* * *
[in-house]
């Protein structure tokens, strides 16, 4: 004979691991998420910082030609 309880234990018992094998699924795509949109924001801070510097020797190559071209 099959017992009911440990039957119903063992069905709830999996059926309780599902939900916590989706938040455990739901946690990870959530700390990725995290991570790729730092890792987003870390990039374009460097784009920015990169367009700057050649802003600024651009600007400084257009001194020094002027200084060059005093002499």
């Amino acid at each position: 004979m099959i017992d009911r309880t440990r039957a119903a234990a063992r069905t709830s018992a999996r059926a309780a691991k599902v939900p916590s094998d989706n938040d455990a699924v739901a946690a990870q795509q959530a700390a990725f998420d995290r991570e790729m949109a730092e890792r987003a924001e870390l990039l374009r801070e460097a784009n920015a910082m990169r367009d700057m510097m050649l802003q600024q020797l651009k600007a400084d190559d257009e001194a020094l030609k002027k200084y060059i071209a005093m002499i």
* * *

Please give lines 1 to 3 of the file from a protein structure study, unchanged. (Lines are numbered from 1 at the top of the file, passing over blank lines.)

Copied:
[in-house]
């Protein structure tokens, strides 16, 4: 004979691991998420910082030609 309880234990018992094998699924795509949109924001801070510097020797190559071209 099959017992009911440990039957119903063992069905709830999996059926309780599902939900916590989706938040455990739901946690990870959530700390990725995290991570790729730092890792987003870390990039374009460097784009920015990169367009700057050649802003600024651009600007400084257009001194020094002027200084060059005093002499």
């Amino acid at each position: 004979m099959i017992d009911r309880t440990r039957a119903a234990a063992r069905t709830s018992a999996r059926a309780a691991k599902v939900p916590s094998d989706n938040d455990a699924v739901a946690a990870q795509q959530a700390a990725f998420d995290r991570e790729m949109a730092e890792r987003a924001e870390l990039l374009r801070e460097a784009n920015a910082m990169r367009d700057m510097m050649l802003q600024q020797l651009k600007a400084d190559d257009e001194a020094l030609k002027k200084y060059i071209a005093m002499i």